Topiramate reclassified as Category D due to potential link to oral clefts in newborns

FDA announced that it was reclassifying topiramate from a Pregnancy Category C to a Pregnancy Category D drug.

Key Points

FDA announced that it was reclassifying topiramate (Topamax, Ortho-McNeil-Janssen Pharmaceuticals) from a Pregnancy Category C to a Pregnancy Category D drug. This decision was based upon newly available data in humans suggesting a link between the drug's use in the first trimester of pregnancy and oral cleft (a small notch in the lip or a groove that runs into the roof of the mouth and nose) formation in newborns.

Pregnancy Category D drugs are those with positive evidence of human fetal risk based on human data, but still may be used in pregnant women in certain situations when its benefits are thought to outweigh potential risks. Previously, data suggesting fetal harm with topiramate was available only from animal studies.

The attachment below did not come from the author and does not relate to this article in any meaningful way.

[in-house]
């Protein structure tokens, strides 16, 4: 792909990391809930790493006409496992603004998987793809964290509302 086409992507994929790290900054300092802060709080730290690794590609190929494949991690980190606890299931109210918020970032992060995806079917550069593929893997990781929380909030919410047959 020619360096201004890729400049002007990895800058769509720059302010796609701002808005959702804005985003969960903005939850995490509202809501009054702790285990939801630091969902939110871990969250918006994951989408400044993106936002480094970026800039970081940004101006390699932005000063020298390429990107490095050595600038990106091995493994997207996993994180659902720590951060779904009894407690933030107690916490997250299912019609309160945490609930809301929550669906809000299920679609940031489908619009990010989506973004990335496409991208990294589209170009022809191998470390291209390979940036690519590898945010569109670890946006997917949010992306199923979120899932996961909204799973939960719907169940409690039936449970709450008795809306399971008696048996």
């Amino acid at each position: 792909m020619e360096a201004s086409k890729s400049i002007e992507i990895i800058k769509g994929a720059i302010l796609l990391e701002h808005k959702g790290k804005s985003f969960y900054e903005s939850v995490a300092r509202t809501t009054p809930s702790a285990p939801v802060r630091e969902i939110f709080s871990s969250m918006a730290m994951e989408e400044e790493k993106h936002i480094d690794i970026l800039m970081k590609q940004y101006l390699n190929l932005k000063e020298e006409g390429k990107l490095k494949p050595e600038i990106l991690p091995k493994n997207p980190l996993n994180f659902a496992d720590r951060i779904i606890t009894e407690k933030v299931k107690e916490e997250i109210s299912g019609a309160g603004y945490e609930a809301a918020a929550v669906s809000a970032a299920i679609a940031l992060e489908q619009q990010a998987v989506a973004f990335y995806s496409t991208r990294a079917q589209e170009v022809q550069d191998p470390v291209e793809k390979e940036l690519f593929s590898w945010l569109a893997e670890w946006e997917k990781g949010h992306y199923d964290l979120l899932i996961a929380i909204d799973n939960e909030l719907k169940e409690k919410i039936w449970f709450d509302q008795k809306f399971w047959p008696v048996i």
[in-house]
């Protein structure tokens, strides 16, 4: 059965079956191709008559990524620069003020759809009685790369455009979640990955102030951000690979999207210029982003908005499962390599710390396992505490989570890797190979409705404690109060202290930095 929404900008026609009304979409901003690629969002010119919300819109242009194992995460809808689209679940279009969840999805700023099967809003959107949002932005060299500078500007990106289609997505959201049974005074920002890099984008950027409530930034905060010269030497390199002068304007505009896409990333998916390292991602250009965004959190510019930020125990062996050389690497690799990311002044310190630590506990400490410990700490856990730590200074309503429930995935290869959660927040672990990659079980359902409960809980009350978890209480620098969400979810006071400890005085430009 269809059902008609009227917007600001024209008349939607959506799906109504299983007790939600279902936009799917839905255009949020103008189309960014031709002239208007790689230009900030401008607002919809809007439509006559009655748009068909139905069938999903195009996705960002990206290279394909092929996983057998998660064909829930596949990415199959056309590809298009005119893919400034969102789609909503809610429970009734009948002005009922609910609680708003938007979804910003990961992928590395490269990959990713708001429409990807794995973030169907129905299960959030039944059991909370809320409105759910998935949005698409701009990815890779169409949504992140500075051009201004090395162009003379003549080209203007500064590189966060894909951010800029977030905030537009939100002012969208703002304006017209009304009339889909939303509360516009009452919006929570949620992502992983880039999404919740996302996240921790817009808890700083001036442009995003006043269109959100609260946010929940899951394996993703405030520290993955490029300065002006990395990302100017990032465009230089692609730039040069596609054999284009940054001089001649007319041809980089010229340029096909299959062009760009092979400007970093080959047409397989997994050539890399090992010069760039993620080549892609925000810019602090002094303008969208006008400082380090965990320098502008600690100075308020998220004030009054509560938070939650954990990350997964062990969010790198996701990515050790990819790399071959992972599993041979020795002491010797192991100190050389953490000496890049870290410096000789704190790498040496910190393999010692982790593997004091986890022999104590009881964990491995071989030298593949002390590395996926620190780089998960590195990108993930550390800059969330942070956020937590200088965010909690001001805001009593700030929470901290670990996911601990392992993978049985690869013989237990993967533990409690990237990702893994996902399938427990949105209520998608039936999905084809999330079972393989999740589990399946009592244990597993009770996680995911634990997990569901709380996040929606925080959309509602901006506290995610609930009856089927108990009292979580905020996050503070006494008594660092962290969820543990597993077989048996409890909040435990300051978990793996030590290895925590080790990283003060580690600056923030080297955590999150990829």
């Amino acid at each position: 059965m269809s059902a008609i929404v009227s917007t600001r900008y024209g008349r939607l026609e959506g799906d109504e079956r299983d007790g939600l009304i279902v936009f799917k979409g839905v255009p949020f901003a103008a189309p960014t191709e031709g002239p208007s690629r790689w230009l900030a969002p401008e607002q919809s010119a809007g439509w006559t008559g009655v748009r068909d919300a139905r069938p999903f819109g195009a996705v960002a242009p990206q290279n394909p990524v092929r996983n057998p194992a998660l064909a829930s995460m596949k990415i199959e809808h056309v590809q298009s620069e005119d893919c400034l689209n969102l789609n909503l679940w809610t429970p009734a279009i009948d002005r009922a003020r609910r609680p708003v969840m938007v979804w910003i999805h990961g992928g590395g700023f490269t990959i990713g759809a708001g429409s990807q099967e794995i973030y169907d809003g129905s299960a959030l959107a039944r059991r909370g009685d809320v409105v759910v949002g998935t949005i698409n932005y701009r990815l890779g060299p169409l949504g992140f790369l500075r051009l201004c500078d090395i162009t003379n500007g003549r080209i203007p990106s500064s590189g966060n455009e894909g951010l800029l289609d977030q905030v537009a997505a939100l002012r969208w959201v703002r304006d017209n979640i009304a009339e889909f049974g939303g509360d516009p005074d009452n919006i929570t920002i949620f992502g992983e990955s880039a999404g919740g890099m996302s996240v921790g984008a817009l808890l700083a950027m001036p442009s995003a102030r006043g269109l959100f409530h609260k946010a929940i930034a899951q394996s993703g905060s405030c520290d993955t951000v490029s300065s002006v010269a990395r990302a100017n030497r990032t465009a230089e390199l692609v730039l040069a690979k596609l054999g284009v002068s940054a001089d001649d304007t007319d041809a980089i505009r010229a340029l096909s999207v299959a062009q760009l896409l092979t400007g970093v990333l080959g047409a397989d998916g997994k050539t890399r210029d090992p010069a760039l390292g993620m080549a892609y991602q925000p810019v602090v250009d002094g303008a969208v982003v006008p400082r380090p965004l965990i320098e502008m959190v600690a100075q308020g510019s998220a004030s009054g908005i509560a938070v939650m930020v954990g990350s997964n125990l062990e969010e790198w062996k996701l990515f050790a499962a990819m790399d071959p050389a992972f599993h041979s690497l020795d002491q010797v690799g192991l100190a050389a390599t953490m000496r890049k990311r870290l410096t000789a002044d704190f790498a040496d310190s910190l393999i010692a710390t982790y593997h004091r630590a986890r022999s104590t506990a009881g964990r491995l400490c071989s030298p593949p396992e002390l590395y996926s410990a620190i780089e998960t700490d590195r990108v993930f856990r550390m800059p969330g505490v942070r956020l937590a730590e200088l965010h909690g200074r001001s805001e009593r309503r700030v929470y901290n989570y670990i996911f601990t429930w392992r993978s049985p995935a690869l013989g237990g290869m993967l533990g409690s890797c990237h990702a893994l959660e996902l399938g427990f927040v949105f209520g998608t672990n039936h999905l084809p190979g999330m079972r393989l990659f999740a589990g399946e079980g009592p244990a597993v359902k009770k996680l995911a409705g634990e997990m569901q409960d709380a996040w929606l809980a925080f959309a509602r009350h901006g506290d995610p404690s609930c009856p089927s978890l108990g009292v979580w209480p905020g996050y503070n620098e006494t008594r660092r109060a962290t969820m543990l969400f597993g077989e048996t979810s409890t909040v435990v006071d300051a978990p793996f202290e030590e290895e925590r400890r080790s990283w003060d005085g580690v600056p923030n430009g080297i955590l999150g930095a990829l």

Topiramate first gained FDA marketing approval in 1996 and is currently indicated for the treatment of certain types of seizure disorders and prevention of migraine. Topiramate also is frequently used for various off-label purposes (eg, treatment of psychiatric disorders, neuropathic pain, and substance abuse).

In their published safety communication, FDA agency officials stressed, "The benefits and the risks of topiramate should be carefully weighed when prescribing this drug for women of childbearing age, particularly when topiramate is considered for a condition not usually associated with permanent injury or death." They continued, "Appropriate alternative treatment should be considered."

Because evidence suggested oral clefts form during the first trimester of pregnancy-before many women know they are pregnant-the agency is also recommending prescribers encourage the use of effective forms of contraception in women of childbearing age prescribed topiramate.

It is estimated that about 4.3 million Americans filled at least 1 topiramate prescription at a retail pharmacy between 2007 and 2010.


FDA. FDA Drug Safety Communication: Risk of oral clefts in children born to mothers taking topiramate (Topamax). Available at: Accessed March 5, 2011.

Topamax [package insert]. Titusville, NJ: Ortho-McNeil-Janssen Pharmaceuticals, Inc.; 2009.

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